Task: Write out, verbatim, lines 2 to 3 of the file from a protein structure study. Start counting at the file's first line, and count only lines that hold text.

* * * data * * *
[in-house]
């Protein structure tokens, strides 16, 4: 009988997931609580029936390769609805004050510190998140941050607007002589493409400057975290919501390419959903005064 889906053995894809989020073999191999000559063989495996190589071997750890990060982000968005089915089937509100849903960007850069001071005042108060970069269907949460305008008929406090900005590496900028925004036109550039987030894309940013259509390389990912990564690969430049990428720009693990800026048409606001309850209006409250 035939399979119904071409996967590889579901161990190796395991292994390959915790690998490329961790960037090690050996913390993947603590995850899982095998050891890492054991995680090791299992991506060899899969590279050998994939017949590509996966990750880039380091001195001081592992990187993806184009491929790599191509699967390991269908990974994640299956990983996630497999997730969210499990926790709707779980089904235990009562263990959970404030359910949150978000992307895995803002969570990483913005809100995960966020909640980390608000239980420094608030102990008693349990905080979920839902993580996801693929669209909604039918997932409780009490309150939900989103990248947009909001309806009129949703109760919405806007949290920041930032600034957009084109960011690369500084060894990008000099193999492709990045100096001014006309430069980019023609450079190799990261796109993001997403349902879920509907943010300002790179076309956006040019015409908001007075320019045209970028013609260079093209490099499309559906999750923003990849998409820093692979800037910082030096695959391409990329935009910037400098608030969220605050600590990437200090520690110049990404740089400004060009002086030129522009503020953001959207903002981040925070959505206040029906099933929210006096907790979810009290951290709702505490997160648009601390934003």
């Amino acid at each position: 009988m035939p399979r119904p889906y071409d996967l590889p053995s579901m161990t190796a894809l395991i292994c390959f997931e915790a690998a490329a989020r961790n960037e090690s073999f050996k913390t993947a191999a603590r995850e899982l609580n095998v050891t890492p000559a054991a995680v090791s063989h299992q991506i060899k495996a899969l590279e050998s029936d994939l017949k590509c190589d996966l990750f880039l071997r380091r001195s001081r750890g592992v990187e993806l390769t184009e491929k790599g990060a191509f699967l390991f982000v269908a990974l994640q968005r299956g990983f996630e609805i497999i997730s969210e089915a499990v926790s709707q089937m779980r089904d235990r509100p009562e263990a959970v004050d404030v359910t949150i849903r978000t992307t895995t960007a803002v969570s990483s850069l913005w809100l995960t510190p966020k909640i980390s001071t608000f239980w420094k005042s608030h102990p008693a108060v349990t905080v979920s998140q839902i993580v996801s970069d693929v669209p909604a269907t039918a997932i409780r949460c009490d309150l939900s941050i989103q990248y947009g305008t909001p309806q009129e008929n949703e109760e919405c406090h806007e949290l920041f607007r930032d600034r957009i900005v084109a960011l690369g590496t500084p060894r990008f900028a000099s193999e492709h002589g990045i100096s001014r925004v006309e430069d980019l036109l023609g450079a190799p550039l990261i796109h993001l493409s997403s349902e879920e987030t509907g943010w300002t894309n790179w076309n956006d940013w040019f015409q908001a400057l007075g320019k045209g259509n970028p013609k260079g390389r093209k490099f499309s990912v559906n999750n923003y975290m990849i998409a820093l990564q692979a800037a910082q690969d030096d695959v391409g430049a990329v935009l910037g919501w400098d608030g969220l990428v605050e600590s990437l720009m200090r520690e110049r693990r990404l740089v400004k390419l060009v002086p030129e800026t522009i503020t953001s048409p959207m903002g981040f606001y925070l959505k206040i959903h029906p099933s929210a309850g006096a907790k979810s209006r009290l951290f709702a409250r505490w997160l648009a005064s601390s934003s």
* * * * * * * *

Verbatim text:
């Protein structure tokens, strides 16, 4: 009988997931609580029936390769609805004050510190998140941050607007002589493409400057975290919501390419959903005064 889906053995894809989020073999191999000559063989495996190589071997750890990060982000968005089915089937509100849903960007850069001071005042108060970069269907949460305008008929406090900005590496900028925004036109550039987030894309940013259509390389990912990564690969430049990428720009693990800026048409606001309850209006409250 035939399979119904071409996967590889579901161990190796395991292994390959915790690998490329961790960037090690050996913390993947603590995850899982095998050891890492054991995680090791299992991506060899899969590279050998994939017949590509996966990750880039380091001195001081592992990187993806184009491929790599191509699967390991269908990974994640299956990983996630497999997730969210499990926790709707779980089904235990009562263990959970404030359910949150978000992307895995803002969570990483913005809100995960966020909640980390608000239980420094608030102990008693349990905080979920839902993580996801693929669209909604039918997932409780009490309150939900989103990248947009909001309806009129949703109760919405806007949290920041930032600034957009084109960011690369500084060894990008000099193999492709990045100096001014006309430069980019023609450079190799990261796109993001997403349902879920509907943010300002790179076309956006040019015409908001007075320019045209970028013609260079093209490099499309559906999750923003990849998409820093692979800037910082030096695959391409990329935009910037400098608030969220605050600590990437200090520690110049990404740089400004060009002086030129522009503020953001959207903002981040925070959505206040029906099933929210006096907790979810009290951290709702505490997160648009601390934003």
């Amino acid at each position: 009988m035939p399979r119904p889906y071409d996967l590889p053995s579901m161990t190796a894809l395991i292994c390959f997931e915790a690998a490329a989020r961790n960037e090690s073999f050996k913390t993947a191999a603590r995850e899982l609580n095998v050891t890492p000559a054991a995680v090791s063989h299992q991506i060899k495996a899969l590279e050998s029936d994939l017949k590509c190589d996966l990750f880039l071997r380091r001195s001081r750890g592992v990187e993806l390769t184009e491929k790599g990060a191509f699967l390991f982000v269908a990974l994640q968005r299956g990983f996630e609805i497999i997730s969210e089915a499990v926790s709707q089937m779980r089904d235990r509100p009562e263990a959970v004050d404030v359910t949150i849903r978000t992307t895995t960007a803002v969570s990483s850069l913005w809100l995960t510190p966020k909640i980390s001071t608000f239980w420094k005042s608030h102990p008693a108060v349990t905080v979920s998140q839902i993580v996801s970069d693929v669209p909604a269907t039918a997932i409780r949460c009490d309150l939900s941050i989103q990248y947009g305008t909001p309806q009129e008929n949703e109760e919405c406090h806007e949290l920041f607007r930032d600034r957009i900005v084109a960011l690369g590496t500084p060894r990008f900028a000099s193999e492709h002589g990045i100096s001014r925004v006309e430069d980019l036109l023609g450079a190799p550039l990261i796109h993001l493409s997403s349902e879920e987030t509907g943010w300002t894309n790179w076309n956006d940013w040019f015409q908001a400057l007075g320019k045209g259509n970028p013609k260079g390389r093209k490099f499309s990912v559906n999750n923003y975290m990849i998409a820093l990564q692979a800037a910082q690969d030096d695959v391409g430049a990329v935009l910037g919501w400098d608030g969220l990428v605050e600590s990437l720009m200090r520690e110049r693990r990404l740089v400004k390419l060009v002086p030129e800026t522009i503020t953001s048409p959207m903002g981040f606001y925070l959505k206040i959903h029906p099933s929210a309850g006096a907790k979810s209006r009290l951290f709702a409250r505490w997160l648009a005064s601390s934003s």